Bibliography for this article

Blackwood, B. 1970. ‘The Origin and Development of the Pitt-Rivers Museum’ in The Classification of Artefacts in the Pitt-Rivers Museum Oxford. Occasional Papers on Technology, II, Oxford: Pitt-Rivers Museum

Bowden, Mark. 1991. Pitt-Rivers - The life and archaeological work of Lt. General Augustus Henry Lane Fox Pitt-Rivers DCL FRS FSA. Cambridge University Press, Cambridge, UK.

Burton, Anthony 1999. Vision & Accident: The Story of the Victoria and Albert Museum, London: V & A Publications.

Chapman, W.R. 1981. Ethnology in the Museum. Unpublished D. Phil thesis, vols I and II, Pitt-Rivers Museum, University of Oxford

Fox, A.H. Lane. 1875 [a]. ‘On the principles of Classification adopted in the Arrangement of his Anthropological Collection …’ Journal of the Anthropological Institute4 (1875) 293-308

Fox, A.H. Lane. 1877 [b]. Catalogue of the Anthropological Collection lent by Colonel Lane Fox for exhibition in the Bethnal Green branch of the South Kensington Museum June 1874 Parts I and II. London: Science and Art Department of the Committee of Council on Education HMSO [Re-issued 1879]

Gray, H. St.G. 1905. ‘A Memoir of Lt-General Pitt-Rivers’ in Excavations in Cranborne Chase vol V. Somerset [privately published]

Larson, Frances. 2007. 'Anthropology as Comparative Anatomy?: Reflecting on the study of material culture during the late 1800s and the late 1900s' Journal of Material Culture 2007: 12-89

Macgregor, A. 1997. 'Collectors, Connoisseurs and Curators in the Victorian Age', in M. Caygill and J. Cherry (eds) A.W. Franks: Nineteenth Century collecting and the British Museum British Museum Press

Petch, Alison. 1998. ‘‘Man as he was and Man as he is’: General Pitt-Rivers’ collections’ Journal of the History of Collections10 no. 1 (1998) pp. 75-85 Oxford University Press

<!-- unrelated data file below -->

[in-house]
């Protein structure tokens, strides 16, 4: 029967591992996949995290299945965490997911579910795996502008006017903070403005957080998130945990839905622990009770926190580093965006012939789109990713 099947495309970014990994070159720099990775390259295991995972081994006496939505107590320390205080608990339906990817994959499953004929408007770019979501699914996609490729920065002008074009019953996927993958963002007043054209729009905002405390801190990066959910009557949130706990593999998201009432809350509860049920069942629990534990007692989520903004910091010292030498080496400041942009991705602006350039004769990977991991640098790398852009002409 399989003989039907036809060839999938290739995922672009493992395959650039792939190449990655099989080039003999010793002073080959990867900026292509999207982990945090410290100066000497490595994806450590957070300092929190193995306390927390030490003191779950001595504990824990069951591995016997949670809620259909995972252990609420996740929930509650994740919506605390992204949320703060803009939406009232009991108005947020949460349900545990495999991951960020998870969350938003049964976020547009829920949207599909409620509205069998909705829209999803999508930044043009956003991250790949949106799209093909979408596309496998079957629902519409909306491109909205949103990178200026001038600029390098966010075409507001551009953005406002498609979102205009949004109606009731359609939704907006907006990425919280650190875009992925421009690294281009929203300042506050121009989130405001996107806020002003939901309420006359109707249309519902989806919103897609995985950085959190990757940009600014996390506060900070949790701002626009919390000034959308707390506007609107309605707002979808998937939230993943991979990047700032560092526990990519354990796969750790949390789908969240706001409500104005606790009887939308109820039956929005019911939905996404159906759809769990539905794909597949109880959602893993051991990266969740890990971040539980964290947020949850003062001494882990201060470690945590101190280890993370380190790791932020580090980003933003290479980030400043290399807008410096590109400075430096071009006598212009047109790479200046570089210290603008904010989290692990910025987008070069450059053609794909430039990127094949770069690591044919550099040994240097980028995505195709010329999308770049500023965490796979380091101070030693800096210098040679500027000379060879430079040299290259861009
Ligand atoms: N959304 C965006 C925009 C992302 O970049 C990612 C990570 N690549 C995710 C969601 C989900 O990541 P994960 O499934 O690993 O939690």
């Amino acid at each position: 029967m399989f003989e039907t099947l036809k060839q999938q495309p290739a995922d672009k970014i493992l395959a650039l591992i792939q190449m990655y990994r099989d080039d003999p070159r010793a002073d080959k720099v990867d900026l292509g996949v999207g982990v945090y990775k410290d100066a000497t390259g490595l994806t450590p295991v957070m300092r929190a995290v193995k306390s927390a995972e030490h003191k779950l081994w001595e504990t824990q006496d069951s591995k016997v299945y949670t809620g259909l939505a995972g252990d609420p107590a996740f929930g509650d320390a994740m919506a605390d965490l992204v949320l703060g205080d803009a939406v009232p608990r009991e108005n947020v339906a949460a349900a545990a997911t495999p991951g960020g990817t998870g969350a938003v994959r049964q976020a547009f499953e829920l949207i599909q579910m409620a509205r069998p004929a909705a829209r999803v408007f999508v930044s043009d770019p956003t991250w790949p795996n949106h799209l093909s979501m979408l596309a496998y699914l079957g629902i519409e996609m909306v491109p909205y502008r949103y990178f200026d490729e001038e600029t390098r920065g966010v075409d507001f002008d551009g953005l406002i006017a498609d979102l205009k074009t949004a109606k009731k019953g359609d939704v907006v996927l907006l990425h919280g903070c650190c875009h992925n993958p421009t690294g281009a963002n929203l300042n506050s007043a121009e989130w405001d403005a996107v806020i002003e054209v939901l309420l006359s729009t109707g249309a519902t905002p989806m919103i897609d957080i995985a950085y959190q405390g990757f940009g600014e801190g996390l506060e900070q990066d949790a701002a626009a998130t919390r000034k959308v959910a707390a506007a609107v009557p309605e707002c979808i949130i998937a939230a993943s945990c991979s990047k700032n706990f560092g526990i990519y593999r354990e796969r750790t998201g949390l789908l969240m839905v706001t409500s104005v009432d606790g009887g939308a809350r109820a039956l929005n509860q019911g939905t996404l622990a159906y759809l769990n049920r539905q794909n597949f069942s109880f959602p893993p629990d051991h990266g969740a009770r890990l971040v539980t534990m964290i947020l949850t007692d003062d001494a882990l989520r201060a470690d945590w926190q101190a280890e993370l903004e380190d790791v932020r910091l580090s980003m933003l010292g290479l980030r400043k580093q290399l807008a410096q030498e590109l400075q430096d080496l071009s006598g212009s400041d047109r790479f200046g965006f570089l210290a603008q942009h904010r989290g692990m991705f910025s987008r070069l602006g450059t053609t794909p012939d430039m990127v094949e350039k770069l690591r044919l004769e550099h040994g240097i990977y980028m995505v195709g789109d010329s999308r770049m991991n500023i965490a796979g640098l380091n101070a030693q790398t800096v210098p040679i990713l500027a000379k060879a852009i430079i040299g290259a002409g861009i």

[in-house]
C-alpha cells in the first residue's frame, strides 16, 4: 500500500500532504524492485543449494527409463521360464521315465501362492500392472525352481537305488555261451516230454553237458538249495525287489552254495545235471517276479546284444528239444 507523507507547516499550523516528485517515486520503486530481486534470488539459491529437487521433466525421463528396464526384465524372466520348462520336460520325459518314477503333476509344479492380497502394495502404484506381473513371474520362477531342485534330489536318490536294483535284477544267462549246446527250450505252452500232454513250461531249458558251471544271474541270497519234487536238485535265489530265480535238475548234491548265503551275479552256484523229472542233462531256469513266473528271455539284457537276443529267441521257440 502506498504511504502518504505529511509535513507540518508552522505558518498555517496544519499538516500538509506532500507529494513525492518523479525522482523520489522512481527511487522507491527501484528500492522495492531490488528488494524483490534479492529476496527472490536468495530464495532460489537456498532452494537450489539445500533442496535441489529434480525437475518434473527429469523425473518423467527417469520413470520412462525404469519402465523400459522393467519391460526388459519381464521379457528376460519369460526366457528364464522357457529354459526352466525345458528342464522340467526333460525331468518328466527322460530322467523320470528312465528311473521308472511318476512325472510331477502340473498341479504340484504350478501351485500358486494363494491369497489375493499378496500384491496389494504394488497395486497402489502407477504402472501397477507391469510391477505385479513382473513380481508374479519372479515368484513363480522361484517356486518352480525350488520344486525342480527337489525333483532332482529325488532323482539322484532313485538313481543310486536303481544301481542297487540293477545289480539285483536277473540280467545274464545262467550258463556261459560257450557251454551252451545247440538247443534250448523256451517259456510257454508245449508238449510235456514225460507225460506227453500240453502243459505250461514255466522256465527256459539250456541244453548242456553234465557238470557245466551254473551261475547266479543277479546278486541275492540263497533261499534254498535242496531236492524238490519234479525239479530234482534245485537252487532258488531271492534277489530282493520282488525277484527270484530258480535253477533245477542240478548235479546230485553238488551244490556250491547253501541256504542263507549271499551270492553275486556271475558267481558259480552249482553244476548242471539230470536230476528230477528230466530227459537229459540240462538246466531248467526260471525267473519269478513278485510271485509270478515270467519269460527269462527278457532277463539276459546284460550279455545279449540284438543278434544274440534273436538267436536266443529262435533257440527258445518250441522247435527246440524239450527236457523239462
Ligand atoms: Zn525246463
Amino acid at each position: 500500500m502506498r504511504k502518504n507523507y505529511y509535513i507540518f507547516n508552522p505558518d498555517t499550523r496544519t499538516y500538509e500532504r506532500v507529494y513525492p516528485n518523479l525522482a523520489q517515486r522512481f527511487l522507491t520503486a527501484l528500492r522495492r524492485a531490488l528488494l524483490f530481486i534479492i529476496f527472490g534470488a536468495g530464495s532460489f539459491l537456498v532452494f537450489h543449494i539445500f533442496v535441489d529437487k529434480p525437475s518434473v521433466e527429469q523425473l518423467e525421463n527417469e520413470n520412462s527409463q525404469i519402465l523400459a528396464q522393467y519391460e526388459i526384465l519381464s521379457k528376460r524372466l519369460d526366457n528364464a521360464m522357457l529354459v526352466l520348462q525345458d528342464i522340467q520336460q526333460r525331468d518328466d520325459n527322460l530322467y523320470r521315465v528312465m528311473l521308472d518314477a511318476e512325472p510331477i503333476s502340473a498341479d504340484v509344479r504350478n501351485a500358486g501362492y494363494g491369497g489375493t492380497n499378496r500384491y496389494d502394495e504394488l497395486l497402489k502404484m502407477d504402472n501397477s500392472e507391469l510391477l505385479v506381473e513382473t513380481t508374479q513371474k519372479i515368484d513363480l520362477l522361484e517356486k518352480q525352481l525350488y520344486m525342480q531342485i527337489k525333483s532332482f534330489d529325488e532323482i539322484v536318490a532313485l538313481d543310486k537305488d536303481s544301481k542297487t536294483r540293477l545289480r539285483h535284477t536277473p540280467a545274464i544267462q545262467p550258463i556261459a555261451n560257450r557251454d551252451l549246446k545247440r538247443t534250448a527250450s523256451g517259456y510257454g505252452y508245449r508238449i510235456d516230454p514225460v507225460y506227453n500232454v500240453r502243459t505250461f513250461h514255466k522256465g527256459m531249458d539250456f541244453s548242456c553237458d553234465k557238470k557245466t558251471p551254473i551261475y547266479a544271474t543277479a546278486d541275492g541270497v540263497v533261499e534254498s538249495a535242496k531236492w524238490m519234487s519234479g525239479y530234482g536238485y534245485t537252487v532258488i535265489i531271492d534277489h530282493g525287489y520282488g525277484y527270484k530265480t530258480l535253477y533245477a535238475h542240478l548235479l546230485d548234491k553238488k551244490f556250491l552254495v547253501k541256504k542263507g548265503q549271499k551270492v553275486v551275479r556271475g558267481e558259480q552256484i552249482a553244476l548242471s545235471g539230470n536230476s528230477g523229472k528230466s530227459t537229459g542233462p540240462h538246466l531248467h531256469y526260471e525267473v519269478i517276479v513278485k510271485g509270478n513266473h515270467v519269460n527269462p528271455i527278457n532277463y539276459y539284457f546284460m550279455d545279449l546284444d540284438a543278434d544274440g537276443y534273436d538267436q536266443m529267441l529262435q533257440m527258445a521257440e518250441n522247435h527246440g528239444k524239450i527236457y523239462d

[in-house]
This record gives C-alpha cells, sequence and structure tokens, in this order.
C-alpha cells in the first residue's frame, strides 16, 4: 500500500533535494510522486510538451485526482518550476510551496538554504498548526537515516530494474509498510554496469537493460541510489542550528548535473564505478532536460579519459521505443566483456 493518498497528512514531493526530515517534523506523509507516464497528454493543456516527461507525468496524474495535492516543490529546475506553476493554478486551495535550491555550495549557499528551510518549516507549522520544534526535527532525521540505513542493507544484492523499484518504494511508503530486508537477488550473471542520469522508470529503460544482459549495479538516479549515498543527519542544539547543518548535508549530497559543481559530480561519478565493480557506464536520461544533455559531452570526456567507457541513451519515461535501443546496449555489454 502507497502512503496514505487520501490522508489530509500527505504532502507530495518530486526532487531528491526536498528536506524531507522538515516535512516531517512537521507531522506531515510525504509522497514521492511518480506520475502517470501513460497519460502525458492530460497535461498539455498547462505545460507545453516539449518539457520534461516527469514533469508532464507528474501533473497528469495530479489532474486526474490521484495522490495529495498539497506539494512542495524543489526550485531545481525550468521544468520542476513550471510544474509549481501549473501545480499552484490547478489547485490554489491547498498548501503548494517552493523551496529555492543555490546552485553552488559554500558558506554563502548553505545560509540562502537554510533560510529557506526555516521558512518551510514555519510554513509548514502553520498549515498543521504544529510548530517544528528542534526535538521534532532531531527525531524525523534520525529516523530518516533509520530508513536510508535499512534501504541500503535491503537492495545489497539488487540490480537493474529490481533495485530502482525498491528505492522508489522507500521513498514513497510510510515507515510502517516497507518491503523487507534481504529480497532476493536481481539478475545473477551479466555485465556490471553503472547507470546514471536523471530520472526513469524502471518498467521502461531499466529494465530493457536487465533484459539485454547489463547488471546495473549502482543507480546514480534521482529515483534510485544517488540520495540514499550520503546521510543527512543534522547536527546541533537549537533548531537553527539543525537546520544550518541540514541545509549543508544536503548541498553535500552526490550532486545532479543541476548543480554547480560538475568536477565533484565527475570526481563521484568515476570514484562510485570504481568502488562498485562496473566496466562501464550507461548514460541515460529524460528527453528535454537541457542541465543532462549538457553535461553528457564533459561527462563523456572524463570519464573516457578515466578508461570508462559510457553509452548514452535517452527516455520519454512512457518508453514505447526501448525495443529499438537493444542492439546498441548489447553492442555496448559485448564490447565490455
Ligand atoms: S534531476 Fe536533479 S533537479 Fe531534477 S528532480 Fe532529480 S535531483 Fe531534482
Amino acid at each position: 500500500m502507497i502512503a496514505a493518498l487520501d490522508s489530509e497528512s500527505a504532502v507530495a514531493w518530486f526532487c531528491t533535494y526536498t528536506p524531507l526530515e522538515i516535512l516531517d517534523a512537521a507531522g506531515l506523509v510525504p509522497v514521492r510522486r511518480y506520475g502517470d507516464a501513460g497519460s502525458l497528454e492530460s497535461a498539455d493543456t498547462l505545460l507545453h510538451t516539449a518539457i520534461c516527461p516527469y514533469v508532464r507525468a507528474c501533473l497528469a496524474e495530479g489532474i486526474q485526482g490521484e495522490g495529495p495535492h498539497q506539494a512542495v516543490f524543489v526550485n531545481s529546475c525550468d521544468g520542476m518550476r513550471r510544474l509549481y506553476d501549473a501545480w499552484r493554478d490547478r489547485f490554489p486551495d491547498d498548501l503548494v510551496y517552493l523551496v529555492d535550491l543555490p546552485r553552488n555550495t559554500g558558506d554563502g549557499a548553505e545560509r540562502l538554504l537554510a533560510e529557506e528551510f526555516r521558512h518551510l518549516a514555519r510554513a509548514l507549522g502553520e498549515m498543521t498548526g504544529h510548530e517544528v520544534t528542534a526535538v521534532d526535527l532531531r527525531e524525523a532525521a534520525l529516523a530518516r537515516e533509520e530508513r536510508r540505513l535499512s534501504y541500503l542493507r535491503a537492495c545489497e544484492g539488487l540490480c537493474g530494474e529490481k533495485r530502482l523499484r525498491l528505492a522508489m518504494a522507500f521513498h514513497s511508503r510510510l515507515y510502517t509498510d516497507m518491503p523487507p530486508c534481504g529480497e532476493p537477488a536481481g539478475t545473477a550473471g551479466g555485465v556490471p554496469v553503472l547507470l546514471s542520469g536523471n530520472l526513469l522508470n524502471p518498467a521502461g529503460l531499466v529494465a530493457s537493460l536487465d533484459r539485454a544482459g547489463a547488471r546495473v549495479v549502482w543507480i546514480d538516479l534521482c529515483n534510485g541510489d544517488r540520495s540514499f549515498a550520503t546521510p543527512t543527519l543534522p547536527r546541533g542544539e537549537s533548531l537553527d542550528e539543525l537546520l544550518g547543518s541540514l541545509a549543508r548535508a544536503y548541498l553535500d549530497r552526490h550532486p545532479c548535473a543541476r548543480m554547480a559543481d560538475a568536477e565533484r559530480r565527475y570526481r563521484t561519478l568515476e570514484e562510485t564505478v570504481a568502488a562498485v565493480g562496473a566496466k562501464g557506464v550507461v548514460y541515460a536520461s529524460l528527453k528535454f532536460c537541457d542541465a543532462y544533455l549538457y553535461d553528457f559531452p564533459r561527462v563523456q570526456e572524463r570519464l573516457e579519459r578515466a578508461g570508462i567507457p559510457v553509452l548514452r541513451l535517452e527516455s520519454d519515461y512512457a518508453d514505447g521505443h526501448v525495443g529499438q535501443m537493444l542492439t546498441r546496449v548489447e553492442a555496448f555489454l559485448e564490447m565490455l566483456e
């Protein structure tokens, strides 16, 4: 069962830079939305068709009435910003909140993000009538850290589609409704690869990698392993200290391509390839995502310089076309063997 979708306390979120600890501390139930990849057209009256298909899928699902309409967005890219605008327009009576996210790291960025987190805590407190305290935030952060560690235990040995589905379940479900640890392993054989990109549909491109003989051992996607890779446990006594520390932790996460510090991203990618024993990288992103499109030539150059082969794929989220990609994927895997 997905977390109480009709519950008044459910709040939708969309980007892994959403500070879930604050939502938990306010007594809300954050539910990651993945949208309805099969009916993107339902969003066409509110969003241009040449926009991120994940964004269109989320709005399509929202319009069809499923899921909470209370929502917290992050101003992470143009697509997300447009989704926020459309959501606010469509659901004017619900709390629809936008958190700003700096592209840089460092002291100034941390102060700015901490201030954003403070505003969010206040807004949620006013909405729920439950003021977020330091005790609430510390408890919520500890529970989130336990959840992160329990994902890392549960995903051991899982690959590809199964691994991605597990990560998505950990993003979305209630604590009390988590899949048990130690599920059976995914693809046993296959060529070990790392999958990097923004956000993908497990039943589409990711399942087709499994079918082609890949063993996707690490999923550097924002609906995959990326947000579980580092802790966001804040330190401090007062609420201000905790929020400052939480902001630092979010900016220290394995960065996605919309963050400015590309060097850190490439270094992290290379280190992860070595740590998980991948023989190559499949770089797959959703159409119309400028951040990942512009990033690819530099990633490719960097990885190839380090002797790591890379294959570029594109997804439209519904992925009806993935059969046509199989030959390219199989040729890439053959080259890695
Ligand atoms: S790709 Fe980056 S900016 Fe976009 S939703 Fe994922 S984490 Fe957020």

Petch, Alison. 2002. ‘Assembling and Arranging: Pitt-Rivers’ collections from 1850 to now’ in 'Collectors: Expressions of Self and Other Occasional Papers Series: Horniman Museum and Museu Antropologico of the University of Coimbra

Petch, Alison. 2006. 'Chance and Certitude: Pitt-Rivers and his first collection' Journal of the History of Collecting 18 no. 2 pp. 57-266 Oxford University Press

Petch, Alison. 2007. 'Opening the Pitt Rivers Museum' Journal of Museum Ethnography 19 pp. 101-112

Pitt-Rivers, A.H.L.F. 1888. [c]. 'Address as President of the Anthropological Section of the British Association, Bath, September 6, 1888', Report of the British Association for the Advancement of Science (1888), pp. 825-835.

Pitt-Rivers, A.H.L.F. 1891. ‘Typological museums as exemplified by the Pitt-Rivers Museum at Oxford and his provincial museum at Farnham Dorset’ Journal of the Society of Arts, 1891:115-22

Thompson, M.W. 1977. General Pitt-Rivers: Evolution and Archaeology in the Nineteenth Century. Moonraker Press, Bradford-on-Avon UK

AP, 9 November 2009, checked September 2010 and updated December 2010, updated again in March 2011 when research made it clear that the PR displays in London were not reproduced at Oxford at all and again in April 2011 with the letter from Moseley to Gamlen. Updated again in May 2011 including adding additional information from the V&A. Revised and separated from the account of the founding collection at Oxford August 2011. Updated again in December 2011 following research into SKM. Total for founding collection corrected February 2013